Treating Unwed Daddies as Wallets

Posted Friday, August 27th, 2010 by Gregory Forman
Filed under Child Support, Contempt/Enforcement of Orders, Jurisprudence, Law and Culture, Not South Carolina Specific, Of Interest to Family Court Litigants, Of Interest to Family Law Attorneys, Of Interest to General Public, Paternity, Visitation

I had lunch yesterday with Charlie F.P. Segars-Andrews, who mentioned she had been contacted to do work with an agency, Responsible Committed Fatherhood Initiative, attempting to assist fathers establish visitation at the same time the Department of Social Services establishes child support.  Given my interest in assisting such fathers obtain court-ordered visitation–my most recent volunteer case for Pro Bono Legal Services was just such a case–I offered my help.  We both recalled the Father-To-Father Project, run approximately a decade ago by Lisa Potts, which attempted to similarly systematize the creation of visitation orders concurrent with DSS child support orders.  That effort fizzled out (no fault of Ms. Potts’) with limited success.

Child support cases brought by DSS do not allow counterclaims by the father for visitation.  Thus the system creates and supports a system in which child support will be set without visitation being set and requiring fathers to bring a subsequent lawsuit to establish visitation.  Further, the state provides attorneys to establish and enforce child support without providing attorneys to establish and enforce visitation.  Thus, child support against unwed fathers is established routinely; visitation for such fathers is established on an ad hoc basis.

I have a firmly held opinion that you can see what anything (a human, an animal, a culture, an institution, a government) truly values by observing what that entity is willing to devote resources (time, money, intellectual and emotional energy) towards.  You can swear on your grandmother’s honor that you love your cat but if all I observe is a neglected cat I am not going to believe you.  I suspect most adults view such situations the same way I do.  That being the case, I wonder how unwed fathers view our family court system.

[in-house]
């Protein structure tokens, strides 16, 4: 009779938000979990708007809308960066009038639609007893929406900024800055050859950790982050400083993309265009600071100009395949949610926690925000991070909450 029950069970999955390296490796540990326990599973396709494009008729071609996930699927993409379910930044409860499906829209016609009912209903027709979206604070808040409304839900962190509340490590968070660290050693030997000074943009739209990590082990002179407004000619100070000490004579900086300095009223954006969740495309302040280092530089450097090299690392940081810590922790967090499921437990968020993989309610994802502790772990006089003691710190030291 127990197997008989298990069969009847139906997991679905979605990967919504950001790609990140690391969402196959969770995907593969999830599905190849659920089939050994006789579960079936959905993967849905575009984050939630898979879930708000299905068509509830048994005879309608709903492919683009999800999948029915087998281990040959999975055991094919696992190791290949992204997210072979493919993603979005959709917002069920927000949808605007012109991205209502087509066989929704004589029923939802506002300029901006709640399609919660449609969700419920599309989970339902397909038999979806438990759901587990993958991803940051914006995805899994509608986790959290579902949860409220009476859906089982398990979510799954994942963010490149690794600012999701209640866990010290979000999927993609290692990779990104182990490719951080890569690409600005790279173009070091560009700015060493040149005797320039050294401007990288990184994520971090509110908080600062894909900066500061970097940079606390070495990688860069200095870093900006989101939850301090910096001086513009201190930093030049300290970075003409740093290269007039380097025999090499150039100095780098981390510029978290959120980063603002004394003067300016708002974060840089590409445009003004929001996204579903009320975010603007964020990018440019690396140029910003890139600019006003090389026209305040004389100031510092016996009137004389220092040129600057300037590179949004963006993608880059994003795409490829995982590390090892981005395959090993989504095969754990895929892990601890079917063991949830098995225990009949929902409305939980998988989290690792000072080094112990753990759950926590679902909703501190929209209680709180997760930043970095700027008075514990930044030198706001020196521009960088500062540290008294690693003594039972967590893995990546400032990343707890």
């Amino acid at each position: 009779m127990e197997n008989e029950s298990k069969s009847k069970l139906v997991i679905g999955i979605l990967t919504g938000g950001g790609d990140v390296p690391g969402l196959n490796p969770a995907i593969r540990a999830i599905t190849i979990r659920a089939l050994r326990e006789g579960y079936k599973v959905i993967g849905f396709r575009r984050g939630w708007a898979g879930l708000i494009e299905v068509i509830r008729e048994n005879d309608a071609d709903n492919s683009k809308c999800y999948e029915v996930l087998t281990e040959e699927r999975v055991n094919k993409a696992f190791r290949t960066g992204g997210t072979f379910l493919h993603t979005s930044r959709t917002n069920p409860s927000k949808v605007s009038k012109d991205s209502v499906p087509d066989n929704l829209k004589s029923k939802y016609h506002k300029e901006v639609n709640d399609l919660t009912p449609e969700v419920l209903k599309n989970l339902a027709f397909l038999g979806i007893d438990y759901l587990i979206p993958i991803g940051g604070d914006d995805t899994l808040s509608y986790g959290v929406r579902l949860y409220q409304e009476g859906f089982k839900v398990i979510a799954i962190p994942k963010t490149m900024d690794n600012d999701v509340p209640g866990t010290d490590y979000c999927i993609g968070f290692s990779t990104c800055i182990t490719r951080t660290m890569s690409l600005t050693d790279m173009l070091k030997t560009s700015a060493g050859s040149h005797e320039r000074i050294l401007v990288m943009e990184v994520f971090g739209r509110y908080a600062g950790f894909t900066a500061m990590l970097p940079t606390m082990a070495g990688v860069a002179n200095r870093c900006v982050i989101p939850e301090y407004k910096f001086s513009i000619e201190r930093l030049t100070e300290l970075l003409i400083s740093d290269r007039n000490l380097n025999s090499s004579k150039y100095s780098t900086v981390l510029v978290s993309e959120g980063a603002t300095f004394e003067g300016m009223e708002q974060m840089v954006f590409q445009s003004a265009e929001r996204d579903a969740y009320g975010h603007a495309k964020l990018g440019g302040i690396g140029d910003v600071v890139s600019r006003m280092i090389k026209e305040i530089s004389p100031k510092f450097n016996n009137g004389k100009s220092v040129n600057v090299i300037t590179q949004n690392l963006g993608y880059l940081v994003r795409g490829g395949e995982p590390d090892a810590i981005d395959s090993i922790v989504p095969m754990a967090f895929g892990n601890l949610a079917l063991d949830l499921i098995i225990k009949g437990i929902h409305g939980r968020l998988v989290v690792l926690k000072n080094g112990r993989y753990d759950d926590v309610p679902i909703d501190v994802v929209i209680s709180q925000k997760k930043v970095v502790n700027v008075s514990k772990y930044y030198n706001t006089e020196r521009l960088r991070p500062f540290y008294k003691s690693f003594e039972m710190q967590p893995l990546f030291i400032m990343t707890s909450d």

That system devotes substantial resources to making sure such fathers pay child support (as our society believes children need the financial support of their fathers) but devotes almost no resources to make sure such fathers have a relationship with their children.  If I was an unwed father, I would take this to indicate that our culture places little value on my role as a nurturer of my child but places great value on my role as a wallet.  Suddenly, the cynicism such fathers have for the family court system becomes completely understandable.

It gets worse for such fathers.  Almost no justification will excuse a father from a child support obligation.  Short of a finding of disability or being indefinitely hospitalized, child support will be ordered.  A father’s substantial increase in income will lead to an almost automatic increase in child support if the mother requests it.  A father’s substantial decrease in income will be closely scrutinized and often will not lead to a decease in child support if the father requests it.  The family courts routinely used to jail fathers who fell behind on child support, even if a father fell behind on child support due to a faultless and sudden temporary drop in income.  Recently, with the recession, family court judges have become a bit more understanding towards such fathers: thinking they are being merciful by not incarcerating them if their prior payment history had been good but doing little (that I’ve seen) to ameliorate the problems of paying child support based on an income the father no longer makes.

In contrast, when such fathers seek visitation orders, the system sets roadblocks.  Almost no excuse can be used to justify a father not supporting his child.  Mothers raise many an excuse to justify denying fathers visitation.  There are, apparently, a number of fathers not too addicted or violent to hold wage-paying jobs but too addicted or violent (or so it is claimed) to have court-ordered visitation with their children.  Other than disability, I know of no defense a father can use to justify denial of a mother’s attempt to seek child support.  There are numerous defenses I have seen mothers raise, and the courts consider, to deny fathers’ attempts to obtain visitation.

Further, there often is a double standard when enforcing visitation orders.  As noted above, the court will accept few excuses from a father who fails to pay child support.  However a mother who denies court-ordered visitation will be allowed to raise all number of justifications as to why the court shouldn’t enforce its order (often the same justifications that were used to try to deny such fathers court-ordered visitation in the first place).  When mothers are found in contempt for visitation interference the court routinely awards attorneys fees, and requires hour-granted-for-hour-denied substitute visitation as its sanction, but does nothing further to change the mother’s unjustified attitude towards the visitation denial.  I have had fathers unjustifiably denied visitation on their wedding day granted an extra day of visitation as though that made up for father having his child absent from his wedding.  Some judges, whom I applaud, have started using criminal contempt as a sanction against mothers who repeatedly interfere with a father’s court -ordered visitation.  In my experience such criminal sanctions (i.e., jail) tend to get such mothers’ attention.  However fathers are vastly more likely to be incarcerated for failing to pay child support than mothers are for denying court-ordered visitation.